When the doctor told me it was breast cancer, it took a long time for me to learn how to manage my inner critic and treat myself like a good friend.

Of course, it’s easy to get caught in a shame spiral when it feels like everything is going wrong. Making time every day for mindful pauses helped me recognize what was going right. Sometimes I’d write a list in my journal or call them to mind walking the hallway to my doctor’s office. Soon that expanded into taking inventory of things that made me smile everyday.

It can be done first thing when you wake up in the morning, while you’re eating lunch or before going to bed. For me it’s in the shower. This sounds silly, but as I wash each body part I’ll thank my left arm, my right arm, my neck — the list goes on, for putting in a good day’s work.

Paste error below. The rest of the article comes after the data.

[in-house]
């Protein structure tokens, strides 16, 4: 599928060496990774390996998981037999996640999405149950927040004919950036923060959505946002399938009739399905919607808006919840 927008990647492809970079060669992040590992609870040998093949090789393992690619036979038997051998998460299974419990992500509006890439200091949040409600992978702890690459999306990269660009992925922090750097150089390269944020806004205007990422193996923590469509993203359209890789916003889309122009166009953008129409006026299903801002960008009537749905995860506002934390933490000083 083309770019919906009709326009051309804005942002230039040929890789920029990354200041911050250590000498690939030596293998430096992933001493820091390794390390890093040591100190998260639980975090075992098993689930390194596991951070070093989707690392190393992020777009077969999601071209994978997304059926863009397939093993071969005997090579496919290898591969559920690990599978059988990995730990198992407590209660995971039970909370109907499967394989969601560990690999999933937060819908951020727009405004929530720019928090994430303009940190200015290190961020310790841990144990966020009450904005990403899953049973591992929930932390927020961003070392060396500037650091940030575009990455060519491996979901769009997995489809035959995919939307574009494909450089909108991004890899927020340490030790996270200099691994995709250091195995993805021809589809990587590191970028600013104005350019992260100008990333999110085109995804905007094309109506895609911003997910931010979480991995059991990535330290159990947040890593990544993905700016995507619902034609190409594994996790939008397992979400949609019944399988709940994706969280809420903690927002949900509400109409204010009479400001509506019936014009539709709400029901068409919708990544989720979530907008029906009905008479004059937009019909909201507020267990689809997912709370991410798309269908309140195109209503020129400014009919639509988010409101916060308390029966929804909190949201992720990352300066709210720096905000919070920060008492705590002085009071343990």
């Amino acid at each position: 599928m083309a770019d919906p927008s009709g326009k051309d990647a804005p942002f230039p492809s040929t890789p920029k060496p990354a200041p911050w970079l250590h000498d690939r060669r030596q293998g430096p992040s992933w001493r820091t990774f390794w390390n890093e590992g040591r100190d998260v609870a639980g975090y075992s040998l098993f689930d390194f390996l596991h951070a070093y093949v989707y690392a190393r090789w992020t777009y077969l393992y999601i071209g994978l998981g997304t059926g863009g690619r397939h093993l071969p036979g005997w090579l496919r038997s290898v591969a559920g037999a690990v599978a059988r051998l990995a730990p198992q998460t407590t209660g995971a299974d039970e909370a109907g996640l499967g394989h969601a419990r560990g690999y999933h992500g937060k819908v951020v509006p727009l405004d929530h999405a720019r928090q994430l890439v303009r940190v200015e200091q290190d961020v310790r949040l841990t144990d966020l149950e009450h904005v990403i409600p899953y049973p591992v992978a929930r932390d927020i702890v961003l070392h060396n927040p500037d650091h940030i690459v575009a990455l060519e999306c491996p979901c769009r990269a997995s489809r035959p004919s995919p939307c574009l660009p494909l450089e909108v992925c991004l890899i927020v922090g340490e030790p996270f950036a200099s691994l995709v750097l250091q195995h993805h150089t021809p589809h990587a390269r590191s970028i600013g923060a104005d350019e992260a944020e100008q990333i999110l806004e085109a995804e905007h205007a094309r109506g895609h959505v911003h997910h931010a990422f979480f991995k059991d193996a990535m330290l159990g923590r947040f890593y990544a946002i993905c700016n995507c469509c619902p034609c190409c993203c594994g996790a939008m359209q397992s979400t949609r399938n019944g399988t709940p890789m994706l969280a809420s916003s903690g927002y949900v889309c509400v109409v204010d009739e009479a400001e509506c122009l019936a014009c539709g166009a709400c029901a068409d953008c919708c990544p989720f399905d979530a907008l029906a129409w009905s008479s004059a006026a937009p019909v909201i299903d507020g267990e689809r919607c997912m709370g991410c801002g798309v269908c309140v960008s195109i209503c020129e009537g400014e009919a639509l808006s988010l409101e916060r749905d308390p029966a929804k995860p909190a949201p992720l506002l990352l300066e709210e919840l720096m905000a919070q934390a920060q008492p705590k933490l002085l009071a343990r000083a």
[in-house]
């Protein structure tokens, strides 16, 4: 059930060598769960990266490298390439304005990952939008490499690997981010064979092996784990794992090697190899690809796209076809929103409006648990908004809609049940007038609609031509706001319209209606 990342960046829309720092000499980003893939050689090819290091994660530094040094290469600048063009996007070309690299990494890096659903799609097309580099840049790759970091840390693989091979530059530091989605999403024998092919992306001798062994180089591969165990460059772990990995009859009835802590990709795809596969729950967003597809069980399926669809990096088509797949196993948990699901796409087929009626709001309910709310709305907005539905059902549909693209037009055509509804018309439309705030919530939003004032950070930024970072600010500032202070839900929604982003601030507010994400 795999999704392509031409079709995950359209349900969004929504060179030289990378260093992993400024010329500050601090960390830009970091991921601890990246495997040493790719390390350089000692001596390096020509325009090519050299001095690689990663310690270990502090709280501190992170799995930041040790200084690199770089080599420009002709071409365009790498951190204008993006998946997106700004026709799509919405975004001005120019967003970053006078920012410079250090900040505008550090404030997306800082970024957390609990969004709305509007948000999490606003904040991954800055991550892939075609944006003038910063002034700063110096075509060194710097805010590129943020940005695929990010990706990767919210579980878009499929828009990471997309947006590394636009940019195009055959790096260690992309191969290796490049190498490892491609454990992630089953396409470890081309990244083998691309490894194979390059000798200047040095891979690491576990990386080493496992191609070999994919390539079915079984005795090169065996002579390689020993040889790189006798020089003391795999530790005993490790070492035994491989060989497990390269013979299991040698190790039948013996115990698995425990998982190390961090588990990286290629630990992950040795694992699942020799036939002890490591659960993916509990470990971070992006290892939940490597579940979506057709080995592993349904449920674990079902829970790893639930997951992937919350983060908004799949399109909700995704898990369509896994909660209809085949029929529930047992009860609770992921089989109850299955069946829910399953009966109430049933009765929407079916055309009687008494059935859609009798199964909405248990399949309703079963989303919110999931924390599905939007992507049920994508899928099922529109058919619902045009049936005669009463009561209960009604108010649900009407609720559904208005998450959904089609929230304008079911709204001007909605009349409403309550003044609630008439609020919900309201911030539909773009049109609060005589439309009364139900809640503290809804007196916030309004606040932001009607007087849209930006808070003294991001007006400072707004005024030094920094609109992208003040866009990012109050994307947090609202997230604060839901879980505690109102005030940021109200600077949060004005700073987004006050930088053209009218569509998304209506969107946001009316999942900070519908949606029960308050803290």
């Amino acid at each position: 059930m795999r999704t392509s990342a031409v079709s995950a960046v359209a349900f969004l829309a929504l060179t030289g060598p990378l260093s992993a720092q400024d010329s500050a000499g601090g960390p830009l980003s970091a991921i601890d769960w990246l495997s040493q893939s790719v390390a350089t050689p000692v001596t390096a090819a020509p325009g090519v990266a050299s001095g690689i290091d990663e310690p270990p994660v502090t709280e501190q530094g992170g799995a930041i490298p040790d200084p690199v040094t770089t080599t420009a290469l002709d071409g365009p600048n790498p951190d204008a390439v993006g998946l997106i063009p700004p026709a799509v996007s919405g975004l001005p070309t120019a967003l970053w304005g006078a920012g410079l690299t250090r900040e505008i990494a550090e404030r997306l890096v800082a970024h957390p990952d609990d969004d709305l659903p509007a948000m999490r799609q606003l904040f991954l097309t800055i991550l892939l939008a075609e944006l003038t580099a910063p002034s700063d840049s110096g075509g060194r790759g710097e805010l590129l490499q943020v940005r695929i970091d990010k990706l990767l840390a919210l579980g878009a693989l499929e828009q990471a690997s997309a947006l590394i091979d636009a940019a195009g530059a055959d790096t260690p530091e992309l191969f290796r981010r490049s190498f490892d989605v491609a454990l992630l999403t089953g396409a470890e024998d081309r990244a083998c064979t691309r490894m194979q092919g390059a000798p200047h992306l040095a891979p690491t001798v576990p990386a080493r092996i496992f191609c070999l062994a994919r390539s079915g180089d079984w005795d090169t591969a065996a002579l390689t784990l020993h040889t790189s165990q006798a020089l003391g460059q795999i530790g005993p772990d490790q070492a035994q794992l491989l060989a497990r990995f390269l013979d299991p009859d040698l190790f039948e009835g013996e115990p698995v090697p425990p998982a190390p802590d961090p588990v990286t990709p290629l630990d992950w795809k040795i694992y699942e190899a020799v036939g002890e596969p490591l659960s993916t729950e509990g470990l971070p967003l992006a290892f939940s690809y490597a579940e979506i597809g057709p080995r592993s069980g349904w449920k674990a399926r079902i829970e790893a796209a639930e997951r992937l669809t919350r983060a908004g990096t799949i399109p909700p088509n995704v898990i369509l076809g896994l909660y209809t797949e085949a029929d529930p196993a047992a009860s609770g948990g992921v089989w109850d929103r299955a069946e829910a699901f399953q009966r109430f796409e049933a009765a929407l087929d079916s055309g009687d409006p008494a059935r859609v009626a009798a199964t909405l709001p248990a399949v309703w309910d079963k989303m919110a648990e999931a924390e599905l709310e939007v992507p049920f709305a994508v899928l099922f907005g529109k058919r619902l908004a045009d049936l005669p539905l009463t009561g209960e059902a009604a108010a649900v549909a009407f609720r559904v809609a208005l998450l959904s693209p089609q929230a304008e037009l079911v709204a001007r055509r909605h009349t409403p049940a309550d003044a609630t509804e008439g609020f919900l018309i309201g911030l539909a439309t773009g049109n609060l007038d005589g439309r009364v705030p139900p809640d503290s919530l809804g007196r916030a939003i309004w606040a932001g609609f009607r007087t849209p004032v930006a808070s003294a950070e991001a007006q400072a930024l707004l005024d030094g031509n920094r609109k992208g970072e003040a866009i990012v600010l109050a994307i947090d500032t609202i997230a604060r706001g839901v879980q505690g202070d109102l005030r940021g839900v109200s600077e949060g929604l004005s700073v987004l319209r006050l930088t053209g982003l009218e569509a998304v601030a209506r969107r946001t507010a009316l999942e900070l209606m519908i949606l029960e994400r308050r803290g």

When I learned the language of self-love and kindness, a way forward became within reach. Brene Brown’s work has helped me with this. A good place to start is her book The Gifts of Imperfection.

10. Stop Being Strong and Just BE

Cancer brings many complicated emotions to the surface and I gave myself permission to ride the waves. I replaced my shoulds — “I should be strong,” “I should be grateful,” or “I should be upbeat” with “It is what it is.”

Riding out the messiness, the exhaustion, and the fear helped me move through the tough parts more than the time I would’ve spent resisting it. Emotions pass and know that every day is a fresh start.